Maev RG, Gavrilov D, Maeva E, Vodyanoy I. Modern non-destructive physical methods for paintings testing and evaluation. In: 9th international conference on NDT of Art, Jerusalem, Israel. 2008. www.ndt.net/article/art2008/papers/042Maev.pdf.

  24. 24.

    Kadikova IF, Malykhin SA, Morozova EA, Afanasyev IB, Rogatkina EYu, Yuryev VA. Cathodoluminescence microspectroscopy as a new method in the study of art pigments. Poster presentation at Technart 2019, Bruges, Belgium; 2019. https://doi.org/10.13140/RG.2.2.13993.44643.

  25. 25.

    Stoecklein W, Göbel R. Application of cathodoluminescence in paint analysis. Scanning Microsc. 1992;6(3):669–78.

    CAS  Google Scholar 

  26. 26.

    Eastaugh N, Walsh V, Chaplin T, Siddall R. Pigment compendium: a dictionary and optical microscopy of historical pigments. New York: Routledge; 2004.

    Google Scholar 

  27. 27.

    Watchman A, Sirois J, Cole N. Mineralogical examination of Aboriginal rock-painting pigments near Laura, North Queensland. In: Fankhauser BL, Bird JR, editors. Archaeometry: occasional papers in prehistory. Canberra: Australian National University; 1993. p. 141–50.

    Google Scholar 

  28. 28.

    Sánchez-Moral S, Garcia-Guinea J, Sanz-Rubio E, Canaveras JC, Onrubia-Pintado J. Mortars, pigments and saline efflorescence from Canarian pre-Hispanic constructions (Galdar, Grand Canary Island). Constr Build Mater. 2002;16:241–50.

    Article  Google Scholar 

  29. 29.

    Scott DA, Hyder WD. A study of some Californian Indian rock art pigments. Stud Conserv. 1993;38(3):155–73.

    CAS  Google Scholar 

  30. 30.

    Beck L, Caffy I, Delqué-Kolic E, Moreau C, Dumoulin J-P, Perron M, Guichard H, Jeammet V. Absolute dating of lead carbonates in ancient cosmetics by radiocarbon. Commun Chem. 2018;1(34):1–8. https://doi.org/10.1038/s42004-018-0034-y.

    CAS  Article  Google Scholar 

  31. 31.

    Dunn EJ. Lead Pigments. In: Myers RR, Long JS, editors. Treatise on coatings, pigments, part I, vol. 3. New York: Marcel Dekker; 1975. p. 333–427.

    Google Scholar 

  32. 32.

    Gettens RJ, Kühn H, Chase WT. Lead white. In: Roy A, editor. Artists’ pigments. A handbook of their history and characteristics, vol. 2. Oxford: National Gallery of Art, Washington and Oxford University Press; 1993. p. 67–82.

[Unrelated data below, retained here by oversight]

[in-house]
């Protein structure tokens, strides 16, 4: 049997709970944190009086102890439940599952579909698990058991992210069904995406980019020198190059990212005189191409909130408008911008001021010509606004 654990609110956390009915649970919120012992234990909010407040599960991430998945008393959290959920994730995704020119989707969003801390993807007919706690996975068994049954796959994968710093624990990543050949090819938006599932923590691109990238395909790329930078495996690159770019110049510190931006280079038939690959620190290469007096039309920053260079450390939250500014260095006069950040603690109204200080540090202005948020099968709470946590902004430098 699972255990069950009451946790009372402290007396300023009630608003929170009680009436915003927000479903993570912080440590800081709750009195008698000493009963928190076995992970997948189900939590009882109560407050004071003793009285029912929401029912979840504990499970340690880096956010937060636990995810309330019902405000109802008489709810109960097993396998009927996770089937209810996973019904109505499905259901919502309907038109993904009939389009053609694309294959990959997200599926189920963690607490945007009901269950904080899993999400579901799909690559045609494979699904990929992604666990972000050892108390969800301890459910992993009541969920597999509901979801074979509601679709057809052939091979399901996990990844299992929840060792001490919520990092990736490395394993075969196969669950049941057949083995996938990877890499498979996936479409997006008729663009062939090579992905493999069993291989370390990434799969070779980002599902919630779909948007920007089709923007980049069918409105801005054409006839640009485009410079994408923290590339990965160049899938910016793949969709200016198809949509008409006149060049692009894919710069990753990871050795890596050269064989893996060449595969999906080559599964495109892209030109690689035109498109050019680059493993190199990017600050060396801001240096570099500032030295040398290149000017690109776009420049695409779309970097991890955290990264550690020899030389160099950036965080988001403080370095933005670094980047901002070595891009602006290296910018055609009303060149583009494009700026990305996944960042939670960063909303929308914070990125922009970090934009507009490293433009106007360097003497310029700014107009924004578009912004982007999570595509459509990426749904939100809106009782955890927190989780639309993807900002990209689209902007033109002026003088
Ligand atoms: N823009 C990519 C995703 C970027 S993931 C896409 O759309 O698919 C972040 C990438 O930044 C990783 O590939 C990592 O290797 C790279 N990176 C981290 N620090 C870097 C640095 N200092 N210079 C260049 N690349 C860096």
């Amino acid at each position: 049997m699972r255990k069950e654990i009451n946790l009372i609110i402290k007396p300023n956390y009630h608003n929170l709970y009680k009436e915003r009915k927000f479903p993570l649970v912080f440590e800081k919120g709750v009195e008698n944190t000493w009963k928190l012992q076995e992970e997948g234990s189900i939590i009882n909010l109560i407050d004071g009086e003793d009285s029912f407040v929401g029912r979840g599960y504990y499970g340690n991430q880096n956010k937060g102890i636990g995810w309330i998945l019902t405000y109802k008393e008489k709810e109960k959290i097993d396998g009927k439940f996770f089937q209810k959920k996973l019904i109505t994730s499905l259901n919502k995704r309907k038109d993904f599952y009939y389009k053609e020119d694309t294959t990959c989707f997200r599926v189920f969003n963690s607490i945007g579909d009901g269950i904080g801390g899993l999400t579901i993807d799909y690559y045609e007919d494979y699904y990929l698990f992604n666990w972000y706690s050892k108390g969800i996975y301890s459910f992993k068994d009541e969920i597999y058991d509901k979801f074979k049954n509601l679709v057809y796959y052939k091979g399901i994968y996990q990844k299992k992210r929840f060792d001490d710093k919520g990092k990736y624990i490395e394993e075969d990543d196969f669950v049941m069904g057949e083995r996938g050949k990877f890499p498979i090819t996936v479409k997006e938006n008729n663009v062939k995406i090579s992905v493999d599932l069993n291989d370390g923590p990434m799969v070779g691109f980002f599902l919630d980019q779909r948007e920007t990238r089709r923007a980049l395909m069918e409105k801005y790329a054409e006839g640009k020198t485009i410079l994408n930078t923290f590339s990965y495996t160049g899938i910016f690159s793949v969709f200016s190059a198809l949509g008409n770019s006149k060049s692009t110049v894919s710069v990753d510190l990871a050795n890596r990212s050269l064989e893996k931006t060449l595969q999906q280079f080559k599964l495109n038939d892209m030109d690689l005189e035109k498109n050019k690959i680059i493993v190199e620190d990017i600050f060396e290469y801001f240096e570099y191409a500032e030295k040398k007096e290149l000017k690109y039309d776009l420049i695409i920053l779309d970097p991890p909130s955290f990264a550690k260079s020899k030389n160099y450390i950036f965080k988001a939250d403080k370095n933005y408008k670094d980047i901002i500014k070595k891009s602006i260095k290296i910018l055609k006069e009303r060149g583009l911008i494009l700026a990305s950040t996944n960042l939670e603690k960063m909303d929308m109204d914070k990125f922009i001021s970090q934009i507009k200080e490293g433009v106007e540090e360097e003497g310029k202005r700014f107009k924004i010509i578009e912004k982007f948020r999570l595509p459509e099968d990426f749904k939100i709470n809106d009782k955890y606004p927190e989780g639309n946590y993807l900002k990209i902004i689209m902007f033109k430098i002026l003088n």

Google Scholar 

  33. 33.

    Kühn H. Zinc white. In: Feller RL, editor. Artists’ pigments. A handbook of their history and characteristics, vol. 1. Cambridge: National Gallery of Art, Washington and Cambridge University Press; 1986. p. 169–86.

    Google Scholar 

  34. 34.

    Bacci M, Picollo M, Trumpy G, Tsukada M, Kunzelman D. Non-invasive identification of white pigments on 20th-century oil paintings by using fiber optic reflectance spectroscopy. J Am Inst Conserv. 2007;46(1):27–37.

    Article  Google Scholar 

  35. 35.

    Clausen H. (1988) Zinc-based pigments. In: Lewis PA, editor. Pigment handbook, Properties and economics, vol. 1. 2nd ed. New York: Wiley-Interscience Publication; 1988. p. 43–56.

    Google Scholar 

  36. 36.

    Feller RL. Barium sulfate—natural and synthetic. In: Feller RL, editor. Artists’ pigments. A handbook of their history and characteristics, vol. 1. Cambridge: National Gallery of Art, Washington and Cambridge University Press; 1986. p. 47–64.

    Google Scholar 

  37. 37.

    O’Brien WJ. A study of lithopone. J Phys Chem. 1915;19(2):113–44. https://doi.org/10.1021/j150155a002.

    CAS  Article  Google Scholar 

  38. 38.

    Bellei S, Nevin A, Cesaratto A, Capogrosso V, Vezin H, Tokarski C, Valentini G, Comelli D. Multianalytical study of historical luminescent lithopone for the detection of impurities and trace metal ions. Anal Chem. 2015;87(12):6049–56. https://doi.org/10.1021/acs.analchem.5b00560.

    CAS  Article  Google Scholar 

  39. 39.

    Nicolopoulos S, Das PP, Pérez A, Zacharias N, Cuapa S, Alatorre J, Mugnaioli E, Gemmi M, Rauch E. Novel TEM microscopy and electron diffraction techniques to characterize cultural heritage materials: from ancient greek artefacts to maya mural paintings. Scanning. 2019; Article ID 4870695:1–13. https://doi.org/10.1155/2019/4870695.

  40. 40.

    Titanium LM, Whites D. In: Hugh F, West E, editors. Artists’ pigments. A handbook of their history and characteristics. Oxford: National Gallery of Art, Washington and Oxford University Press; 1997. p. 295–355.